At 4:30 PM, Anonymous Anonymous said...

I worked in a medical library in a children's hospital. Someone phoned up one day wanting to donate a bunch of Harlequin Romances about doctors and nurses, in case the staff wanted some leisure reading. I just said we didn't collect fiction, and refrained from pointing out that most doctors and nurses probably wouldn't be thrilled with the way their professions are portrayed by Harlequin.

 
At 3:18 PM, Anonymous Anonymous said...

Once-read current bestseller = wonderful donation

Rare historical item relative to a library's collection = wonderful donation

Thirty years of National Geographic and set of encyclopedias from 1961 (missing volume "DEA-FOR", of course) = not so much

 
At 8:29 PM, Anonymous Inky said...

By no stretch of the imagination is an old IKEA catalogue or calculator manual going to benefit the library. If I had a nickel for every moldy, stinky, falling apart books I've had to deal with when I go through donations, I'd be retired already.

Fortunately, we do get great books sometimes and I was lucky enough that I once received 75 boxes full of once-read bestsellers - even better, they didn't want a tax receipt!!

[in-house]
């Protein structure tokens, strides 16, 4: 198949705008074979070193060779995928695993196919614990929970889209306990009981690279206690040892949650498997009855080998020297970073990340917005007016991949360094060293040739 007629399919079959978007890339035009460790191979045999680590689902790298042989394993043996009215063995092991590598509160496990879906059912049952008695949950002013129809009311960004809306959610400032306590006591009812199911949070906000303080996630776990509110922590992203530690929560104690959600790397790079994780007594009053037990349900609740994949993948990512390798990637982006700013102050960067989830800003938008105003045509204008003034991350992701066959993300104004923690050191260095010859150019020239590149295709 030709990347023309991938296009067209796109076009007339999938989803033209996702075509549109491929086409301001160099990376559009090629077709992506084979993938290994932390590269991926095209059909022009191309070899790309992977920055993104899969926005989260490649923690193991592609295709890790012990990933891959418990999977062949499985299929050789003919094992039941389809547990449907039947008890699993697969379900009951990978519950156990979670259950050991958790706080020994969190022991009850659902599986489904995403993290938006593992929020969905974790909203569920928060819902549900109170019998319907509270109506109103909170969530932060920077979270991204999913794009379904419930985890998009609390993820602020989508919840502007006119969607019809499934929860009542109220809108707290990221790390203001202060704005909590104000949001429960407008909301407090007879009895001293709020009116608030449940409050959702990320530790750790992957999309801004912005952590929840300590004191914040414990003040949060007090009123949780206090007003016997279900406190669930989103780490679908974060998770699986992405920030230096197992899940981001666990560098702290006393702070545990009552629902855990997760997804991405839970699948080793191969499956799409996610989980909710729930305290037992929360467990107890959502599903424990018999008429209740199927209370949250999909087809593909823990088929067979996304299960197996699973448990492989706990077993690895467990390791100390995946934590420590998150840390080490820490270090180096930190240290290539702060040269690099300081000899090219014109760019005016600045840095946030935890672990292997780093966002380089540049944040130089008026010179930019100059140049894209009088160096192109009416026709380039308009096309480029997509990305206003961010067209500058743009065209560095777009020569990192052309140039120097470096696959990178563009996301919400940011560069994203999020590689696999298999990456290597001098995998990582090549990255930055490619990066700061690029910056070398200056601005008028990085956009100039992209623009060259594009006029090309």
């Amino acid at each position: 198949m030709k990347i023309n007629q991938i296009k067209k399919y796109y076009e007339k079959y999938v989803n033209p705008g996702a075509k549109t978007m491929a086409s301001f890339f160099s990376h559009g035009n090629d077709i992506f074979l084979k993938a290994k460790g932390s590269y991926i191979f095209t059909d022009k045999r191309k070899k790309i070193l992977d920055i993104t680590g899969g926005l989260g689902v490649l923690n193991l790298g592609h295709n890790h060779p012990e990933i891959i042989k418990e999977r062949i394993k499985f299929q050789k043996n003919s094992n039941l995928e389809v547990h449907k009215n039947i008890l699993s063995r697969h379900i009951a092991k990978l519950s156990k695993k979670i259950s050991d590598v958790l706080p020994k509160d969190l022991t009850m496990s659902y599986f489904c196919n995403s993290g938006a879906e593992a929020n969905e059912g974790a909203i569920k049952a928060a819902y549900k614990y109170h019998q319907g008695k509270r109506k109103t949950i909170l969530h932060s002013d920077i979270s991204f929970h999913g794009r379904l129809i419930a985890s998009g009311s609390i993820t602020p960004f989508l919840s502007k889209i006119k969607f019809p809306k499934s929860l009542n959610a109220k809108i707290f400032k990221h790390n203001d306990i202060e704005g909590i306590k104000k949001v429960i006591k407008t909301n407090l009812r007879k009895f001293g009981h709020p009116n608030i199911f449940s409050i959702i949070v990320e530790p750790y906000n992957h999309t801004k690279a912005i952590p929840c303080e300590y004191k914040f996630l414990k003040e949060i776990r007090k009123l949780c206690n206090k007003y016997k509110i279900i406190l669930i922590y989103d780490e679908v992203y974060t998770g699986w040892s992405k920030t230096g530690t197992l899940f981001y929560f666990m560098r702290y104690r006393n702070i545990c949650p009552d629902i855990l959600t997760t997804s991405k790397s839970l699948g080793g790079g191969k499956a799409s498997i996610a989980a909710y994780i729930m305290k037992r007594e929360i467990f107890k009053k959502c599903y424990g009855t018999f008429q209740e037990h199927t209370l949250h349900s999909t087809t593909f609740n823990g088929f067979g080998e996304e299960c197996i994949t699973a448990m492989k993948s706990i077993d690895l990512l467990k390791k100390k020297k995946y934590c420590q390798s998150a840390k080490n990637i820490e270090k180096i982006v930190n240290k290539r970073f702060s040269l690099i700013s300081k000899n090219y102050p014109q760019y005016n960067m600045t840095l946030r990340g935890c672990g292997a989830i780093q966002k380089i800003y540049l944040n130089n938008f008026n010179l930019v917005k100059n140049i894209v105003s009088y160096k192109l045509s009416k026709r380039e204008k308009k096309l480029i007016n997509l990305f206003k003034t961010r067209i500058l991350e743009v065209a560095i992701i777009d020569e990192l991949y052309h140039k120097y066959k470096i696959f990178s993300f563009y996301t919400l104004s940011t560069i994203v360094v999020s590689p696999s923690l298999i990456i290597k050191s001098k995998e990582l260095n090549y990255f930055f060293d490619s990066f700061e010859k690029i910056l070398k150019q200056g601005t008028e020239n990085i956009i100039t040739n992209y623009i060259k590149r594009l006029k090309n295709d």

At 1:24 PM, Blogger archiving_girl said...

Just discovered you blog! Absolutely fabulous! We get a lot of people trying to donate their 'rare' and old books to our archives. Unfortunately, we don't collect single published items. Also, if there a bazillion copies running around, it probably isn't rare :( So then we tell them to talk to our acquisitions librarian! :P

 
At 10:45 PM, Blogger Priscilla said...

I found this entry to be particularly amusing and emailed the link to the librarian I did a practicum with over the summer! Thanks for the laugh!

-a library student

 
At 9:21 PM, Blogger Nixon is in hell said...

"Miss Mew, Miss Mew, you are irresistible!"

Having sampled your blog entries, I understand now why Vince is so enamoured by you, heheh...

 
At 11:14 AM, Blogger Sunnie said...